Trent P. Haines
Hero Name
Trent Haines
Public Works & Assets
City & State/Province
Louisville Metro, KY
Link to Obituary
Brian Funk

We lost co-worker Trent P. Haines to a workplace accident on December 27, 2017.  Trent, 52, was the leader of a three-person crew that was loading road salt into the storage dome at the Public Works, West District Roads & Operations facility at the time of the tragedy.

The loss was devastating within Public Works and saddened all Louisville Metro employees.  West District Operations Manager, Barry Clyde described Trent as “one of nicest people you’d ever meet,” and said he was “always looking out for everybody.”  During a heavily attended remembrance on December 28th at the West District, co-worker after co-worker said they “never saw him angry” during the ten years Trent was with Public Works.

Trent was hired in 2006 as an equipment operator, was promoted in 2009 to senior equipment operator, and in 2012 to crew leader.  Louisville Mayor Greg Fischer, who also attended the remembrance, recalled riding in a snow plow with Trent, and patching potholes with him at the beginnings of those seasons to help draw attention to the work performed by the Snow Team and road maintenance crews.  Fischer called Trent’s death “a tragedy for our entire city - and a reminder of the difficult and potentially dangerous work city employees do every day to keep Louisville safe.  The tragedy occurred at the salt dome, where employees were serving our citizens by making preparations to keep our roads clean and clear during the holidays.  My deepest condolences to the family, friends and co-workers.”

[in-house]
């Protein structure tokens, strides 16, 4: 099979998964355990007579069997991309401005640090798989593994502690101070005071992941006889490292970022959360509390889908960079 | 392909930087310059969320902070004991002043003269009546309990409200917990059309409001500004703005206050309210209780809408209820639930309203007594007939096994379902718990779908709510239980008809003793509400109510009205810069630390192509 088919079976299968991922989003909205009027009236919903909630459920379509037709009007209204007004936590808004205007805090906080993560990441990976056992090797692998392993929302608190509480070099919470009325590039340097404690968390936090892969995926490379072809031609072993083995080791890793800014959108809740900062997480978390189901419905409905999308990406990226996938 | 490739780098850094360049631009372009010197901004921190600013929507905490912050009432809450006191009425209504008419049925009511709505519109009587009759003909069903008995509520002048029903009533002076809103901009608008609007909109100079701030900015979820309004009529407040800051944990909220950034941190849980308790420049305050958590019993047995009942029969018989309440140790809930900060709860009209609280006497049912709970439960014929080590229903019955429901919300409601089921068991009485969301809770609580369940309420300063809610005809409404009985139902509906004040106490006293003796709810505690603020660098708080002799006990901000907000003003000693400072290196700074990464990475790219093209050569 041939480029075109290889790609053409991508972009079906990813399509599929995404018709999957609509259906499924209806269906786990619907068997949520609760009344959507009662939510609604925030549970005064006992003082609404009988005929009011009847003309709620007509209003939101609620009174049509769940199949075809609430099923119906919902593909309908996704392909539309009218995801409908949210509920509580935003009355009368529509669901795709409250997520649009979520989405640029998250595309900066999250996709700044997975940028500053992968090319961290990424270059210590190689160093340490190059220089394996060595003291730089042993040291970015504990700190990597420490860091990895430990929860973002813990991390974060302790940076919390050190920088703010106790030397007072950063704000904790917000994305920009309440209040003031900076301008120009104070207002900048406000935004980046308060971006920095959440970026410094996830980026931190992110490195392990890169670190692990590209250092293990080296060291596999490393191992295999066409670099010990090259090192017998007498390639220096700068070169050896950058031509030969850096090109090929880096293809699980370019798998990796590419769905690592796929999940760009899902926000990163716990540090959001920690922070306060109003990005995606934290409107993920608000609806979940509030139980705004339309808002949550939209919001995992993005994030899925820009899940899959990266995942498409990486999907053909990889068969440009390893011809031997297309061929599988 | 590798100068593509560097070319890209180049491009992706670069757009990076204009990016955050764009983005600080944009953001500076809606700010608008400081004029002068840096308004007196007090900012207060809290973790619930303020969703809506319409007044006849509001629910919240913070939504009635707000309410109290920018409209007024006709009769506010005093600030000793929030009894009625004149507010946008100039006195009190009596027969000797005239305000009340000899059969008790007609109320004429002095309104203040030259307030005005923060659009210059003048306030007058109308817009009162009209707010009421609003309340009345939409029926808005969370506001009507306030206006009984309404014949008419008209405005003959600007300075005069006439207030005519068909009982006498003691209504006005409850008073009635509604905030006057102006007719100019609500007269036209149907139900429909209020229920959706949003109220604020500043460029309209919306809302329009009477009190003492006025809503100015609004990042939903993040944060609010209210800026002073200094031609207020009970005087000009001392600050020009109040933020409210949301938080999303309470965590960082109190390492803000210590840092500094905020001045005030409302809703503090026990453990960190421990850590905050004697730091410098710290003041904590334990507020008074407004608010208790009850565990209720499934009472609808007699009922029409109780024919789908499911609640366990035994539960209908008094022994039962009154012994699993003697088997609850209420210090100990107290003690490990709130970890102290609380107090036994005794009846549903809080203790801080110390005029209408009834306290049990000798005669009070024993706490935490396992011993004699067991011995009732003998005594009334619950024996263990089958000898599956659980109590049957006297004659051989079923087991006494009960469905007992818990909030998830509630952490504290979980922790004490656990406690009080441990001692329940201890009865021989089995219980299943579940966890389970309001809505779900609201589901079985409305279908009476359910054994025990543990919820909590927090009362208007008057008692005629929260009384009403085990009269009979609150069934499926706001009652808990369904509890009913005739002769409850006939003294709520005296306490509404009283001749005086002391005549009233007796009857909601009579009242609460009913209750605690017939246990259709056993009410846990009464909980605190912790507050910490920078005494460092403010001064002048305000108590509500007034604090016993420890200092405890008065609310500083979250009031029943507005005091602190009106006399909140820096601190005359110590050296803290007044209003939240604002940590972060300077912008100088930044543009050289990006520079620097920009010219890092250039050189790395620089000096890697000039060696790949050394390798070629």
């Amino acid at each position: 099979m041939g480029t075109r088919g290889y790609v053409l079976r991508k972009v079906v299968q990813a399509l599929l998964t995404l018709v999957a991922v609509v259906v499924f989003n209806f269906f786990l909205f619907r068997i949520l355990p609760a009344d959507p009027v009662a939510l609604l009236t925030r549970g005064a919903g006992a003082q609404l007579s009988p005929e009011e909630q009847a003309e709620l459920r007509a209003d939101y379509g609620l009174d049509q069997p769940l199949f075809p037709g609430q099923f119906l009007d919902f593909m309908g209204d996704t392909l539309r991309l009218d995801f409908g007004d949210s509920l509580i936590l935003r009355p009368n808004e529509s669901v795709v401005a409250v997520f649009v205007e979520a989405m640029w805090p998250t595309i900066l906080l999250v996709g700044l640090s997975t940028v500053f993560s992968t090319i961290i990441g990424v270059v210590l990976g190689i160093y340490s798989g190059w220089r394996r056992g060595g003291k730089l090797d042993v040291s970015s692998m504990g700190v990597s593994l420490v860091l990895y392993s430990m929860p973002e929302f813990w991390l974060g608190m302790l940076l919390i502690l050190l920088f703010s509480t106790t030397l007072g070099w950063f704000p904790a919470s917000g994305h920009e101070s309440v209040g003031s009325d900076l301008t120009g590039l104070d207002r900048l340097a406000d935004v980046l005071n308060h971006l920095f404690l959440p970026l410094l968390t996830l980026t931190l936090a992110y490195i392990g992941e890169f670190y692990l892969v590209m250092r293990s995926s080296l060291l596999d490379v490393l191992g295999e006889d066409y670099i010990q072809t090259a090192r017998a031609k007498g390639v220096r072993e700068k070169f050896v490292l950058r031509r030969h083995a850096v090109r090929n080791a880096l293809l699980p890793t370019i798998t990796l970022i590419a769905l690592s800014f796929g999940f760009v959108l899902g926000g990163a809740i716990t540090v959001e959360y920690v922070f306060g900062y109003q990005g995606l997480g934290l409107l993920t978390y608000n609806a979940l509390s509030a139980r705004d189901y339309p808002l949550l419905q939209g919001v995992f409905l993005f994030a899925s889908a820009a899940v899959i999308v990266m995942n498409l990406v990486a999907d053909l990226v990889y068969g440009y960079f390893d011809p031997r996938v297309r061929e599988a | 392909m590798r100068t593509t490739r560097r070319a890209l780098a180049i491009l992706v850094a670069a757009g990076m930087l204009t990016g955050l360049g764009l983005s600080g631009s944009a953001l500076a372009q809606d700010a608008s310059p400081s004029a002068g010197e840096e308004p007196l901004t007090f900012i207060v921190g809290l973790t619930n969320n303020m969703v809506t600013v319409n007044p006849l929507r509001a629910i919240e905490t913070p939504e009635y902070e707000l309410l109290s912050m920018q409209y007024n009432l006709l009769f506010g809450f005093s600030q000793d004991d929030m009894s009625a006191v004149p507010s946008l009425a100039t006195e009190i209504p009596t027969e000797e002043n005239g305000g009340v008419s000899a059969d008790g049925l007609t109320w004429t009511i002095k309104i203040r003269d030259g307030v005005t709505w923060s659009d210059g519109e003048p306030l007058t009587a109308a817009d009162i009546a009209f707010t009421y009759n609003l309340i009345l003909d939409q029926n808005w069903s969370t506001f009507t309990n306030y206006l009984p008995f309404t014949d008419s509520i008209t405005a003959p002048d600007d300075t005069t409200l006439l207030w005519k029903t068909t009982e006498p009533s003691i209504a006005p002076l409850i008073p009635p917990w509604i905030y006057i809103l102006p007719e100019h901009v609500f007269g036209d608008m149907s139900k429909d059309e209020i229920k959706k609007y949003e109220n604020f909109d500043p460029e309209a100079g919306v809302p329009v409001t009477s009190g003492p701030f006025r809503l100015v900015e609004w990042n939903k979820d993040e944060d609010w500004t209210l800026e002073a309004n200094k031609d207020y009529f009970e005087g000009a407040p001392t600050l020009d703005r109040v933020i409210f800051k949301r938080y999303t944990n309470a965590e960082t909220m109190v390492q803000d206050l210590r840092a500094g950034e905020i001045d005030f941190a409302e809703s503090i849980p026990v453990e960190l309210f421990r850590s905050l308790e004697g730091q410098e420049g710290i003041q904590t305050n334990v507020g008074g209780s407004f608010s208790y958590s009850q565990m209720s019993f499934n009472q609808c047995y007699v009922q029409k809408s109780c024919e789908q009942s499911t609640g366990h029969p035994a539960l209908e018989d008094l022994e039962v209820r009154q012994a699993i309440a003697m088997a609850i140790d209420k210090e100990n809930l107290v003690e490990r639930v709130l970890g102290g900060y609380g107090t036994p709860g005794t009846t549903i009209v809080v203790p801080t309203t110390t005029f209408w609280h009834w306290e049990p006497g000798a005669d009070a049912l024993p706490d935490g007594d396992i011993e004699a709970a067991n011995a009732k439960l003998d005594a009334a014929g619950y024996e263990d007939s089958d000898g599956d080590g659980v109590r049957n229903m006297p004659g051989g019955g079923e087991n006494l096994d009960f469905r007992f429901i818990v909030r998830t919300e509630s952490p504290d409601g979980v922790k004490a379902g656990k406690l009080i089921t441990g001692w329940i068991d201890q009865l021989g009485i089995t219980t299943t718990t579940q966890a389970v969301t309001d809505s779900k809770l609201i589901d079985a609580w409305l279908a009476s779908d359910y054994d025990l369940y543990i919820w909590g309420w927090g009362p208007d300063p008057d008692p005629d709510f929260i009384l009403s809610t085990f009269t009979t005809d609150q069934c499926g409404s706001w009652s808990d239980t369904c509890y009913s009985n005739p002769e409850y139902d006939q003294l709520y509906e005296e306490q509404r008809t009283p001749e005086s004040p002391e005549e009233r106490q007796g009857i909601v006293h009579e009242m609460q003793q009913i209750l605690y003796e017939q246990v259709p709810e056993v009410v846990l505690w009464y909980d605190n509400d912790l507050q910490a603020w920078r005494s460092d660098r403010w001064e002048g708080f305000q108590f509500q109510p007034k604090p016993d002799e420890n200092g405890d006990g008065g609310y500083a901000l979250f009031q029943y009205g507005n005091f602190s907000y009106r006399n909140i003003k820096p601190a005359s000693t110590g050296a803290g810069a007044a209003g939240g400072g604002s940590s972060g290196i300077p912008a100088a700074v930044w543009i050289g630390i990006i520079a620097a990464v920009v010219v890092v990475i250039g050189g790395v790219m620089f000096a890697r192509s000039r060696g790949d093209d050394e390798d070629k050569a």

Excerpts from a 2014 interview with radio station WFPL-FM:  “Snow plow driver Trent Haines laughed when he was asked about last winter. ‘Last year was probably one of the worst winters I’ve seen as far as the time we had to put in,’ said Haines.  And he and his colleagues are ready to do it all over again….

Haines said his job is to help people in Louisville.  ‘When they’re able to get to work and take care of their families and take care of their job, and you know you had some small part in that, it's gratifying – it really is,’ Haines said.  As for family time, Haines said ‘the family knows that pretty much, in the winter, you belong to the city.’  It’s a dangerous job that can, at times, stir fear in drivers, he said....

 ‘The snow makes the street look different,’ he said.  And snow plow drivers always try to be aware of other vehicles on the road.  Motorists can help, Haines said, by giving snow plow drivers space and being deliberate in their movements on the roadway.  ‘Help us help you,’ Haines said.”  (Jacob Ryan (https://wfpl.org/author/jacob-ryan/)